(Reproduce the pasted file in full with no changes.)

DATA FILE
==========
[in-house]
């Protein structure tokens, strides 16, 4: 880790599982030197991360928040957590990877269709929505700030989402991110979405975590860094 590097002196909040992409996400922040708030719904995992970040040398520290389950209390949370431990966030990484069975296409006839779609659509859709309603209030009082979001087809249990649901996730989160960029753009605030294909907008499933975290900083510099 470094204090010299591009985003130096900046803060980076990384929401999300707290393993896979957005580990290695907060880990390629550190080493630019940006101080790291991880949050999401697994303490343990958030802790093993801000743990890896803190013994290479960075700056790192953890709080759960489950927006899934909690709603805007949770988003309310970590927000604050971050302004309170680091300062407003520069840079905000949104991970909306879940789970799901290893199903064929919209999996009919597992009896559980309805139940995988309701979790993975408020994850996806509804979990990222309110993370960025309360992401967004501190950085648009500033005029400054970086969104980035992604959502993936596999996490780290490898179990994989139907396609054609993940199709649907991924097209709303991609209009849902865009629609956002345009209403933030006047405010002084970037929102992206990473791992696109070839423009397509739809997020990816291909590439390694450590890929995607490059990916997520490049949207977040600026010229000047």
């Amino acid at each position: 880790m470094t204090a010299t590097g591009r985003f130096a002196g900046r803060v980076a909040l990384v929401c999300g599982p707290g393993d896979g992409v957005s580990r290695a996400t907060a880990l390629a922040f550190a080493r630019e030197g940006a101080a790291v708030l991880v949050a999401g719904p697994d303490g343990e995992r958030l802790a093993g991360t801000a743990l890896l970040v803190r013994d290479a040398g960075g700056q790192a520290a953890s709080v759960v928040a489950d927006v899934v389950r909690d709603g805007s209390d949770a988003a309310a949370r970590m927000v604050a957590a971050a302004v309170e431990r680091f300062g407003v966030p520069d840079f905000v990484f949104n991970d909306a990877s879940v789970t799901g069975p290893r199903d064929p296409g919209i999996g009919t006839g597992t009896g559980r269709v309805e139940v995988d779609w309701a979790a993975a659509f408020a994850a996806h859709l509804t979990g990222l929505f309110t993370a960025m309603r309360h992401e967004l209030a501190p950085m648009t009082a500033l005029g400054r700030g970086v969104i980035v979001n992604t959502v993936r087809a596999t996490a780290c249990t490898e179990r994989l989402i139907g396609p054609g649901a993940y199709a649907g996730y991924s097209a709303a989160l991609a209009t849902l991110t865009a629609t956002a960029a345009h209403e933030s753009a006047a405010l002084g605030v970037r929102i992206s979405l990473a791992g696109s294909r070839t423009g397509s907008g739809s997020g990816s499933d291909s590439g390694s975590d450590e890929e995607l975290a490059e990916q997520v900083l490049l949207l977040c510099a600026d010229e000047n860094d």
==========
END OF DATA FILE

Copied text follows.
[in-house]
């Protein structure tokens, strides 16, 4: 880790599982030197991360928040957590990877269709929505700030989402991110979405975590860094 590097002196909040992409996400922040708030719904995992970040040398520290389950209390949370431990966030990484069975296409006839779609659509859709309603209030009082979001087809249990649901996730989160960029753009605030294909907008499933975290900083510099 470094204090010299591009985003130096900046803060980076990384929401999300707290393993896979957005580990290695907060880990390629550190080493630019940006101080790291991880949050999401697994303490343990958030802790093993801000743990890896803190013994290479960075700056790192953890709080759960489950927006899934909690709603805007949770988003309310970590927000604050971050302004309170680091300062407003520069840079905000949104991970909306879940789970799901290893199903064929919209999996009919597992009896559980309805139940995988309701979790993975408020994850996806509804979990990222309110993370960025309360992401967004501190950085648009500033005029400054970086969104980035992604959502993936596999996490780290490898179990994989139907396609054609993940199709649907991924097209709303991609209009849902865009629609956002345009209403933030006047405010002084970037929102992206990473791992696109070839423009397509739809997020990816291909590439390694450590890929995607490059990916997520490049949207977040600026010229000047």
């Amino acid at each position: 880790m470094t204090a010299t590097g591009r985003f130096a002196g900046r803060v980076a909040l990384v929401c999300g599982p707290g393993d896979g992409v957005s580990r290695a996400t907060a880990l390629a922040f550190a080493r630019e030197g940006a101080a790291v708030l991880v949050a999401g719904p697994d303490g343990e995992r958030l802790a093993g991360t801000a743990l890896l970040v803190r013994d290479a040398g960075g700056q790192a520290a953890s709080v759960v928040a489950d927006v899934v389950r909690d709603g805007s209390d949770a988003a309310a949370r970590m927000v604050a957590a971050a302004v309170e431990r680091f300062g407003v966030p520069d840079f905000v990484f949104n991970d909306a990877s879940v789970t799901g069975p290893r199903d064929p296409g919209i999996g009919t006839g597992t009896g559980r269709v309805e139940v995988d779609w309701a979790a993975a659509f408020a994850a996806h859709l509804t979990g990222l929505f309110t993370a960025m309603r309360h992401e967004l209030a501190p950085m648009t009082a500033l005029g400054r700030g970086v969104i980035v979001n992604t959502v993936r087809a596999t996490a780290c249990t490898e179990r994989l989402i139907g396609p054609g649901a993940y199709a649907g996730y991924s097209a709303a989160l991609a209009t849902l991110t865009a629609t956002a960029a345009h209403e933030s753009a006047a405010l002084g605030v970037r929102i992206s979405l990473a791992g696109s294909r070839t423009g397509s907008g739809s997020g990816s499933d291909s590439g390694s975590d450590e890929e995607l975290a490059e990916q997520v900083l490049l949207l977040c510099a600026d010229e000047n860094d």